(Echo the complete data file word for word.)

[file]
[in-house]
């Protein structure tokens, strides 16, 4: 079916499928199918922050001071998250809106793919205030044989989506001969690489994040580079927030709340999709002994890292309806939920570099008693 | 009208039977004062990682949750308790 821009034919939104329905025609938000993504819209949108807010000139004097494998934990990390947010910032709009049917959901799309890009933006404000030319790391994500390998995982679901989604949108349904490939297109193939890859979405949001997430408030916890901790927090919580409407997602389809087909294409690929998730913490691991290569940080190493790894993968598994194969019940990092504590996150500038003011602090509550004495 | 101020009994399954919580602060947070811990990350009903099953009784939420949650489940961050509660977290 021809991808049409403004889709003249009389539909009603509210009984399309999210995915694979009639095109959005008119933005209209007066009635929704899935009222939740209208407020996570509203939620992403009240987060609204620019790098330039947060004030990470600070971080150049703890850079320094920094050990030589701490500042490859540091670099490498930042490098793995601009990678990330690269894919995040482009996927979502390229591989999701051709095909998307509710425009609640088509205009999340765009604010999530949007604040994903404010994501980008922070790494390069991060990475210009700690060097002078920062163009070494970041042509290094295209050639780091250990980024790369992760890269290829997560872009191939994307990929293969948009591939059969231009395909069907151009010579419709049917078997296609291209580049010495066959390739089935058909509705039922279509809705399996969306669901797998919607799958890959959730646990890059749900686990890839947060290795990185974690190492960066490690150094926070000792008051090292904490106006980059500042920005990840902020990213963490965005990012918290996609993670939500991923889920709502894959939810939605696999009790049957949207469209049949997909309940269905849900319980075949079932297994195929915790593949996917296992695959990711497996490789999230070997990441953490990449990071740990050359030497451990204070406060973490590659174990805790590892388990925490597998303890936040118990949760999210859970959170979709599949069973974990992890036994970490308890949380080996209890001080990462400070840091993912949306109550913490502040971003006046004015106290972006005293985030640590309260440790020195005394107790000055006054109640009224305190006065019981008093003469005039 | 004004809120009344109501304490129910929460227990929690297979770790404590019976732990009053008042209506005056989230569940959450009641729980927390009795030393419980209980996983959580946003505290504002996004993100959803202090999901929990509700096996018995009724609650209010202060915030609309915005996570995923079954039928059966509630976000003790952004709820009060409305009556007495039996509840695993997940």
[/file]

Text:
[in-house]
């Protein structure tokens, strides 16, 4: 079916499928199918922050001071998250809106793919205030044989989506001969690489994040580079927030709340999709002994890292309806939920570099008693 | 009208039977004062990682949750308790 821009034919939104329905025609938000993504819209949108807010000139004097494998934990990390947010910032709009049917959901799309890009933006404000030319790391994500390998995982679901989604949108349904490939297109193939890859979405949001997430408030916890901790927090919580409407997602389809087909294409690929998730913490691991290569940080190493790894993968598994194969019940990092504590996150500038003011602090509550004495 | 101020009994399954919580602060947070811990990350009903099953009784939420949650489940961050509660977290 021809991808049409403004889709003249009389539909009603509210009984399309999210995915694979009639095109959005008119933005209209007066009635929704899935009222939740209208407020996570509203939620992403009240987060609204620019790098330039947060004030990470600070971080150049703890850079320094920094050990030589701490500042490859540091670099490498930042490098793995601009990678990330690269894919995040482009996927979502390229591989999701051709095909998307509710425009609640088509205009999340765009604010999530949007604040994903404010994501980008922070790494390069991060990475210009700690060097002078920062163009070494970041042509290094295209050639780091250990980024790369992760890269290829997560872009191939994307990929293969948009591939059969231009395909069907151009010579419709049917078997296609291209580049010495066959390739089935058909509705039922279509809705399996969306669901797998919607799958890959959730646990890059749900686990890839947060290795990185974690190492960066490690150094926070000792008051090292904490106006980059500042920005990840902020990213963490965005990012918290996609993670939500991923889920709502894959939810939605696999009790049957949207469209049949997909309940269905849900319980075949079932297994195929915790593949996917296992695959990711497996490789999230070997990441953490990449990071740990050359030497451990204070406060973490590659174990805790590892388990925490597998303890936040118990949760999210859970959170979709599949069973974990992890036994970490308890949380080996209890001080990462400070840091993912949306109550913490502040971003006046004015106290972006005293985030640590309260440790020195005394107790000055006054109640009224305190006065019981008093003469005039 | 004004809120009344109501304490129910929460227990929690297979770790404590019976732990009053008042209506005056989230569940959450009641729980927390009795030393419980209980996983959580946003505290504002996004993100959803202090999901929990509700096996018995009724609650209010202060915030609309915005996570995923079954039928059966509630976000003790952004709820009060409305009556007495039996509840695993997940």